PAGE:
Once the volume and filesystem are created, it'll take many hours, depending on the size of the disks, to run an integrity check against the disks. You're still able to use the DS720+ while this is happening, but performance will be degraded.
Now all that's left to do is create whatever Shared Folders you want on the system. These are used to create different characteristics for different shares that you'll be accessing on other machines in the environment. For example, you might have one share that has disk-level encryption enabled, while another has data integrity enabled, and a third has the concept of a Recycle Bin turned on.
Start by loading File Station, and you'll be prompted that there are no Shared Folders available. Click "OK" to go to the Shared Folder Creation Wizard.
You're then taken to first menu of options. You'll need to give the folder a name, and then decide if you want it hidden from "My Network Places" on the network, whether you want to hide sub-folders and files if users don't have permissions to access them, and whether you want a Recycle Bin enabled.
The next screen asks whether you want to encrypt the folder. Doing so will add security to the data, but whenever the DS720+ reboots, you'll have to manually use the key to mount it, or use the Key Manager tool. Key management is a topic I'll look to address in a future article.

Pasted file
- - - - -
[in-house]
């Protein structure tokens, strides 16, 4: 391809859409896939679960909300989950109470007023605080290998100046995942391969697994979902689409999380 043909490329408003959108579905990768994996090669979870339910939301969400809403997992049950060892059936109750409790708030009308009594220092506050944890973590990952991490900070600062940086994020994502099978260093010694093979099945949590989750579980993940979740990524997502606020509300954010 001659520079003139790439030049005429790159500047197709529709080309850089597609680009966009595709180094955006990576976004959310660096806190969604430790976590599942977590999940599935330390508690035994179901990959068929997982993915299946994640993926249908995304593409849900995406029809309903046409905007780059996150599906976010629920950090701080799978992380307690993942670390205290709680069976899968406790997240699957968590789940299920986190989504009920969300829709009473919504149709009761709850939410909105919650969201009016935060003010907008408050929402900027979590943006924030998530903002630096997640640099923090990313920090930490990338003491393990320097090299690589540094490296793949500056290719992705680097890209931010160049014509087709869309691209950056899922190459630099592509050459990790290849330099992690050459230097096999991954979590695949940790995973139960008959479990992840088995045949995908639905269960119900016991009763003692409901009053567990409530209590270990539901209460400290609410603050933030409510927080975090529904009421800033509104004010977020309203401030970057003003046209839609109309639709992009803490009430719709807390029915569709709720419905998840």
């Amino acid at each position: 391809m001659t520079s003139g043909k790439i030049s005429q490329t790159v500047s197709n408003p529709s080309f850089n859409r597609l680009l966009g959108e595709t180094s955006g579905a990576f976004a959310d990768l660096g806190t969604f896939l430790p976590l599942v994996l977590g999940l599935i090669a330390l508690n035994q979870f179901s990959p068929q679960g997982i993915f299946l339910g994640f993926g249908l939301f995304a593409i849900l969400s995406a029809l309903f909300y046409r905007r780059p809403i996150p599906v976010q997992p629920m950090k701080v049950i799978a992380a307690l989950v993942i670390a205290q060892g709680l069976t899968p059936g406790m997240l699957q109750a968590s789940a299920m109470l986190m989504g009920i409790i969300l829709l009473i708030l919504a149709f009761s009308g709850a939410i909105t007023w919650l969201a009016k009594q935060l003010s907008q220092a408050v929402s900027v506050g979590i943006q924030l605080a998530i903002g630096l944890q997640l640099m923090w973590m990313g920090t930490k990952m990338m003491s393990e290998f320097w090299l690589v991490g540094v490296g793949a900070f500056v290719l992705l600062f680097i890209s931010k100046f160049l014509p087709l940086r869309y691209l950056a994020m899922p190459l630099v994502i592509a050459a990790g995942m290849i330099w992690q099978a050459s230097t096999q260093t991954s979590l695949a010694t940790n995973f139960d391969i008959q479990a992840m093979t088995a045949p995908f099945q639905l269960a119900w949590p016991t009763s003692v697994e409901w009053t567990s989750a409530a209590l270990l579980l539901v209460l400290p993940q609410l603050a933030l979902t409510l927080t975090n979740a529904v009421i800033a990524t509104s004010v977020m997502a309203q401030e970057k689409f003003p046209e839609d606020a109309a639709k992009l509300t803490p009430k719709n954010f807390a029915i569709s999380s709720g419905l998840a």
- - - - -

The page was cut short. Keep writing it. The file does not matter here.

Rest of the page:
Your last decisions are whether you want to enable data checksums to improve data integrity, if you want file compression enabled (only if checksum is enabled) to reduce storage at the cost of performance, and if you want to enable a quota on the folder. I'll cover this in the Performance section, but during my tests, CrystalDiskMark write performance doubled in the Random 4k Q32T16 test, and the other tests were the same, so there appears to be little reason to disable the checksum option.
Once created, you'll be able to mount the disks onto whatever other systems you want on your network.
If you want to mount storage on only a single device, you might want to look into creating an iSCSI LUN to share. This is especially useful if you're using the Synology DS720+ as storage for a VMware or Hyper-V system.
As with all of my NAS reviews, in order to test performance and bypass the PC as much as possible, I used OSFMount to create a 4GB RAM disk and then used Robocopy to test throughput between my desktop and the DS720+. The volume on the NAS was created as SHR using the Btrfs filesystem. This is similar to a RAID-1, since there's only two drives. In addition to the above method, I also used CrystalDiskMark 7.0.0 x64 to run some tests to confirm that the performance matched what I was seeing with the manual tests, which they did.
For my test, I created five separate shared folders, each one configured slightly differently in order to see how certain features would impact performance. The tests included:
A regular filesystem A filesystem with integrity enabled A filesystem with integrity and compression enabled A filesystem with encryption enabled A filesystem with encryption and integrity enabled As you'll see from the results, performance was consistently at or near gigabit Ethernet speeds when sending large files, but when reading and writing smaller files, the performance changed quite a bit depending on the filesystem.